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Syntheses crystal structures and blue emission of three zinc(II) coordination polymers with a 4 4-dicarboxybiphenyl sulfone ligand.

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APPLIED ORGANOMETALLIC CHEMISTRY
Appl. Organometal. Chem. 2007; 21: 76–82
Published online 12 December 2006 in Wiley InterScience
(www.interscience.wiley.com) DOI:10.1002/aoc.1165
Materials, Nanoscience and Catalysis
Syntheses, crystal structures and blue emission of
three zinc(II) coordination polymers with a
4,4 -dicarboxybiphenyl sulfone ligand
Wen-Juan Zhuang and Lin-Pei Jin*
School of Chemistry, Beijing Normal University, Beijing 100875, China
Received 18 July 2006; Revised 28 September 2006; Accepted 28 September 2006
Three novel zinc complexes [Zn(dbsf)(H2 O)2 ] (1), [Zn(dbsf)(2,2 -bpy)(H2 O)]·(i-C3 H7 OH) (2) and
[Zn(dbsf)(DMF)] (3) (H2 dbsf = 4,4 -dicarboxybiphenyl sulfone, 2,2 -bpy = 2,2 -bipyridine, i-C3 H7 OH
= iso-propanol, DMF = N,N-dimethylformamide) were first obtained and characterized by single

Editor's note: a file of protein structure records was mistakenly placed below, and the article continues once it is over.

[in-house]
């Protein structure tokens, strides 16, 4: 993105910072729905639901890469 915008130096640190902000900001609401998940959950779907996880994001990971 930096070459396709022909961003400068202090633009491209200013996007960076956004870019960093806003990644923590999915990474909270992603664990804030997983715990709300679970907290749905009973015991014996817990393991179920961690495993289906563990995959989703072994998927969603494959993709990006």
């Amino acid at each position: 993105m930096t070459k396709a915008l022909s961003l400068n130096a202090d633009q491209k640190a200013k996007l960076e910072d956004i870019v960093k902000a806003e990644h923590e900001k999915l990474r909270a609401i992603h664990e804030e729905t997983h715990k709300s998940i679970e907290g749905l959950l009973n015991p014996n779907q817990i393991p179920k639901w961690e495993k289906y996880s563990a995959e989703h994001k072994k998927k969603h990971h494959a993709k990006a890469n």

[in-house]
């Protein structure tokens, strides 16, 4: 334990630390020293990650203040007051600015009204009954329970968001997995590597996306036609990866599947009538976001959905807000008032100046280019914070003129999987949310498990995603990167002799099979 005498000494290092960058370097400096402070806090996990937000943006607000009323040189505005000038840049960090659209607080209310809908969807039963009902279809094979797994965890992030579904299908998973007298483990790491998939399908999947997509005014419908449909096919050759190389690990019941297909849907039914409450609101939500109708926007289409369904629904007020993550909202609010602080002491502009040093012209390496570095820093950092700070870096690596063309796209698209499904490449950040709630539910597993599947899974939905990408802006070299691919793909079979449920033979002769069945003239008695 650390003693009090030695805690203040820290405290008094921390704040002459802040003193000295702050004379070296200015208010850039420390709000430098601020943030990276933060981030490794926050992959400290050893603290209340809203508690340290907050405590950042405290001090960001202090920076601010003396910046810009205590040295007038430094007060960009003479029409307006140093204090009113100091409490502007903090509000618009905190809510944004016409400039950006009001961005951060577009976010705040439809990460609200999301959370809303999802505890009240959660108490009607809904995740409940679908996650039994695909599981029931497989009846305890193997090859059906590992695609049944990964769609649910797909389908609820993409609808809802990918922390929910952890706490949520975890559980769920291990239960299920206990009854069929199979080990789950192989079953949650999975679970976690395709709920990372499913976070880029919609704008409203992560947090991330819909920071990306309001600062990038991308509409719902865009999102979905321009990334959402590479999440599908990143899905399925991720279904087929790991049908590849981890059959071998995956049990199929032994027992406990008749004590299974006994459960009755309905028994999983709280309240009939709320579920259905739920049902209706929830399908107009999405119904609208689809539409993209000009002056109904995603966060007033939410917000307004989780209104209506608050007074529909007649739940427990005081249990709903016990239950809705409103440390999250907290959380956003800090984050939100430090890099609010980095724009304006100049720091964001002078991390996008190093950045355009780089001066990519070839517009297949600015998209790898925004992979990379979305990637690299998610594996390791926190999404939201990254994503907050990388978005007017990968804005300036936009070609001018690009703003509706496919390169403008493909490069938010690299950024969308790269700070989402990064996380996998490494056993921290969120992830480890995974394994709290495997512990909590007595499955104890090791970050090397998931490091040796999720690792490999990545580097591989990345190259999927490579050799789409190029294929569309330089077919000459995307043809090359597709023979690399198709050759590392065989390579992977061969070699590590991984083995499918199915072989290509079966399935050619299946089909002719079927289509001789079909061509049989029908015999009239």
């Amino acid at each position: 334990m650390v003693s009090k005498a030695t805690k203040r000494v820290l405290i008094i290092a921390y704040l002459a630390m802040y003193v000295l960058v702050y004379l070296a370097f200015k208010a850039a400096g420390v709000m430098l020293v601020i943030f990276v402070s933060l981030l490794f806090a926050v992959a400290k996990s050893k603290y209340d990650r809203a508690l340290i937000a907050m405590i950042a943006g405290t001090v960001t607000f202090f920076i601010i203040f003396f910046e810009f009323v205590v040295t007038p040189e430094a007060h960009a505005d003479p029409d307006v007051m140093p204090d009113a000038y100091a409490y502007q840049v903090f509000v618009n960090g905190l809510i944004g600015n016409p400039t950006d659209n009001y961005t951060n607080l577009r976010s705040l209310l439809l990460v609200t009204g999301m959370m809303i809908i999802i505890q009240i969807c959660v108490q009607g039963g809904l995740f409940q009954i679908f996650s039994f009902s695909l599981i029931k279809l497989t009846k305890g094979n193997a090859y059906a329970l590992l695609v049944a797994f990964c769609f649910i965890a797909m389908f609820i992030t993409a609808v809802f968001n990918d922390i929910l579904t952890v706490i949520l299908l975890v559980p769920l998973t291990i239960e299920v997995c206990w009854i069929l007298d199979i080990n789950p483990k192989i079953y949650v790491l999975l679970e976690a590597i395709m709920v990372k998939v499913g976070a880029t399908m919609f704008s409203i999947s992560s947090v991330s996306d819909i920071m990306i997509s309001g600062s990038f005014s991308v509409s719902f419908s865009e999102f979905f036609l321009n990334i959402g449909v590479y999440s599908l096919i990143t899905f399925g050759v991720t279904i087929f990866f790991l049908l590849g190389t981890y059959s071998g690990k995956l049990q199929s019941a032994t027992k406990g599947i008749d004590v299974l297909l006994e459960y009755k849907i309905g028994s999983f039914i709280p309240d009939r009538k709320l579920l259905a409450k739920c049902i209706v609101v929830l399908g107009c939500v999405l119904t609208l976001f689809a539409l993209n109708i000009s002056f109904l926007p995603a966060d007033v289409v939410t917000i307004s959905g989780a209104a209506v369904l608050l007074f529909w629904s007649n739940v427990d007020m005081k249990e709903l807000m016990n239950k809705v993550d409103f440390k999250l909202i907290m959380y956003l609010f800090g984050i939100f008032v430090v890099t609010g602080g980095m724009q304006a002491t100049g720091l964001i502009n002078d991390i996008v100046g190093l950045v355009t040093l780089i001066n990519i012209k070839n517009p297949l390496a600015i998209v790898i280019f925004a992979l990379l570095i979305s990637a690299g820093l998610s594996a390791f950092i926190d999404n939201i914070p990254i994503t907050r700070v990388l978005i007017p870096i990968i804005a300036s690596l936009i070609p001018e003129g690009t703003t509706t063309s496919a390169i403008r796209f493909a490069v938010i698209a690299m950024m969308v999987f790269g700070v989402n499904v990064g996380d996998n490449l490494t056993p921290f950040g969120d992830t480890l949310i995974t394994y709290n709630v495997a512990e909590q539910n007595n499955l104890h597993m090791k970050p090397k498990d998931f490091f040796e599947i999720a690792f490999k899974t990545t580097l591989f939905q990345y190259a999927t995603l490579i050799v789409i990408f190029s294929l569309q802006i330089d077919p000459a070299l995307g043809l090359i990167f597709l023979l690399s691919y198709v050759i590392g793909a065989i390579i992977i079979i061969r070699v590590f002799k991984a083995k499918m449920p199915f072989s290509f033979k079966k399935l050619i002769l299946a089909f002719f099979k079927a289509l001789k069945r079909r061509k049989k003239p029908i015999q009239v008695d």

crystal X-ray crystallography. Although the results show that all the complexes 1–3 have onedimensional chains formed via coordination bonds, unique three-dimensional supramolecular
structures are formed due to different coordination modes and configuration of the dbsf2− ligand,
hydrogen bonds and π –π interactions. Iso-propanol molecules are in open channels of 2 while larger
empty channels are formed in 3. As compared with emission band of the free H2 dbsf ligand, emission
peaks of the complexes 1–3 are red-shifted, and they show blue emission, which originates from
enlarging conjugation upon coordination. Copyright  2006 John Wiley & Sons, Ltd.
KEYWORDS: zinc complex; 4,4 -dicarboxybiphenyl sulfone; crystal structure; blue emission
INTRODUCTION
In recent years, metal–organic frameworks (MOFs) have
attracted much interest from chemists in the field of crystal engineering and chemistry materials, by their intriguing structures and molecular topologies,1 – 3 and also their